With all this sugar in your system, surely you’ll want to walk it off to the next pretty site. I personally love le Jardin du Luxembourg, which isn’t too far from the patisseries I recommended but in order to pack more visits and touristic spots, I would walk towards Jardin des Tuileries, another one of my favourite parcs in Paris. For the art and culture lovers, the Louvre museum is right next to the parc and worth a visit. I would recommend pre-booking your tickets online and allowing at least 3 hours for the visit.  If you aren’t in an arty mood then walk around the parc, enjoy the landscape and designs and even stop by Angelina for their super famous hot chocolate. The tea room is charming from the inside and worth passing by. I even recommend having lunch there if you’re ever hungry and in the area. Their food is delicious. I personally find their signature Mont-Blanc pastry horrendously sweet and tasteless. I know this seems harsh but I don’t think you should waste your time and stomach space when you only have two days to try everything. I’m sure others will disagree with me but feel free to try it and let me know what you think.

From the Jardin des Tuileries, I would pass by Place de la Concorde to see the giant Egyptian obelisk and from there, two options are available: either carry on walking west towards the Champs-Elysées or walk back towards Place Vendôme, Place de La Madeleine and finally Place de l’Opéra, all for more charming Parisian architecture and buildings. Either way, you won’t be disappointed.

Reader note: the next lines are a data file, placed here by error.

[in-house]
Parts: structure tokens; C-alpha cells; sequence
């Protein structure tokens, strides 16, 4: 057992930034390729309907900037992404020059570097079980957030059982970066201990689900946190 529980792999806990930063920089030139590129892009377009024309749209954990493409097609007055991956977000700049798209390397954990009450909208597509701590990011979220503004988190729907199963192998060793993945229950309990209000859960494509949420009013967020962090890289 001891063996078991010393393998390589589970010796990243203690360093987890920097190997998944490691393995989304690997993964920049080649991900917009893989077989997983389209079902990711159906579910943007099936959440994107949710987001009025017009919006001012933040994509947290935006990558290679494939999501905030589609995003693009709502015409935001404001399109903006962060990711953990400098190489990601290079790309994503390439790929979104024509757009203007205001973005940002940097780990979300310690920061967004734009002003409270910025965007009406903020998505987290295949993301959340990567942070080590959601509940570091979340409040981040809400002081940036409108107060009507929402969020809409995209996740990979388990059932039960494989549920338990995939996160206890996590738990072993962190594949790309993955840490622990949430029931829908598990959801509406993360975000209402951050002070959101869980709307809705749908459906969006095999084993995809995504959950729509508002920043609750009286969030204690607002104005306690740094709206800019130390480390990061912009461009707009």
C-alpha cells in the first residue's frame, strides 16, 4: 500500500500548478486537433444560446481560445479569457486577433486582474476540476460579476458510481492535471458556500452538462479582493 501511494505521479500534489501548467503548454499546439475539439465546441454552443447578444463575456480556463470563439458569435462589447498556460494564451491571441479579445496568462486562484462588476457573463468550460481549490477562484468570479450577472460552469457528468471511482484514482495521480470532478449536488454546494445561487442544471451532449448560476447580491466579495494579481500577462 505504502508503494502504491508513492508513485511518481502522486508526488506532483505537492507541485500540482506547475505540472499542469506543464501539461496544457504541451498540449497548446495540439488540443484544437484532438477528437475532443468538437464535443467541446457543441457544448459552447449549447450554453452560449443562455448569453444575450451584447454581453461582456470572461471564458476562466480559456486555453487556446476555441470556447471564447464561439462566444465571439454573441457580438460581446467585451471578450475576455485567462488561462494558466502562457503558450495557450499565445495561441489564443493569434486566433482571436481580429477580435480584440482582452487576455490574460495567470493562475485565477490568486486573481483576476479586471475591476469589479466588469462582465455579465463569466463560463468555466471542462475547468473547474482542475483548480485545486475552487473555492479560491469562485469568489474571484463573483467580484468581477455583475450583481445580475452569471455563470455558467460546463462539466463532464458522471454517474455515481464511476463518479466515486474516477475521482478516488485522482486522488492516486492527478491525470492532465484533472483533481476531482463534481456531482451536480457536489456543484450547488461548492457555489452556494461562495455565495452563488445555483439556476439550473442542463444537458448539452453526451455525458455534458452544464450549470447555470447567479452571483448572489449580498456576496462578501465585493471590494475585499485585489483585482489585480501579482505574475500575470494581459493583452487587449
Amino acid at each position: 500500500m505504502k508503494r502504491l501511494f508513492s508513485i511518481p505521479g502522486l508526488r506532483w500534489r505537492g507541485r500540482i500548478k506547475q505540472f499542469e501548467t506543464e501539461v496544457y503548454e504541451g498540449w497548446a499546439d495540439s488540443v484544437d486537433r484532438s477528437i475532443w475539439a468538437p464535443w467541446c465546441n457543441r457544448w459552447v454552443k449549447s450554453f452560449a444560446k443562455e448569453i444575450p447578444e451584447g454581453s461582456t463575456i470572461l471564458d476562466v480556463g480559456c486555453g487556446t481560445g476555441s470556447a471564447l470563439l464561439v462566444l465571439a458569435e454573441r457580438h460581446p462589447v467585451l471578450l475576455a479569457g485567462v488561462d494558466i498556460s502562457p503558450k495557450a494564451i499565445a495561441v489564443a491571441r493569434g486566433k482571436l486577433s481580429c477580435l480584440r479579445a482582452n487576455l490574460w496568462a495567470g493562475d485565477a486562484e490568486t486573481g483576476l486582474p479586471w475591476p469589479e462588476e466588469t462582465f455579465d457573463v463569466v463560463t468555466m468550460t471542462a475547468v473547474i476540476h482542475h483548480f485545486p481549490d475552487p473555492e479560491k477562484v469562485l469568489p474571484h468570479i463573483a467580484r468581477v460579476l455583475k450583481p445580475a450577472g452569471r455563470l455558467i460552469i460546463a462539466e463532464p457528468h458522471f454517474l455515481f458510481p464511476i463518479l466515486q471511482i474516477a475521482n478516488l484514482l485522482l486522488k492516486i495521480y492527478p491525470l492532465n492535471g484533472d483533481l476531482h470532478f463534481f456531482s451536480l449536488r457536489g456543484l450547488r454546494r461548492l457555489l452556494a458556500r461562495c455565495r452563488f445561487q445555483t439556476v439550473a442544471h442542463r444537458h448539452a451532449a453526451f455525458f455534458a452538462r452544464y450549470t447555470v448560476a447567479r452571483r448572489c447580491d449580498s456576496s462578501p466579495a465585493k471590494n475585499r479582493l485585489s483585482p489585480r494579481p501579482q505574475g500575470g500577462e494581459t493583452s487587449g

Paris is the capital of fashion so anywhere you go, you will find high-end boutiques and shops. The Champs-Elysées, La Fayette, Printemps, BHV, are all known for their designer stores but many other streets will have designer shops too. For the fashion lovers, take some time out to visit your favourite designers on Rue Saint Honoré.

For dinner, you are spoilt with options in Paris. I would recommend looking up restaurants and offers on La Fourchette, depending on the area you want to dine in. If you’re really hungry and will happily eat 3 courses, then I suggest trying out Le Bistrot des Gastronomes. They operate on a set menu basis so you will have no choice but to order 3 courses when you get there. For €35 per person, I think it’s extremely good value for money. The restaurant isn’t very big so try booking a table in advance. Paris is packed with great restaurants so either walk around and stop in a place that catches your attention, or spend some time on the Michelin Guide for some inspiration before you go. However, many restaurants are very popular and require advance bookings so start looking to avoid getting disappointed.

A very good list of suggestions can be found on Rachel Khoo’s blog. I’ve tried many of them and can’t agree with her more 🙂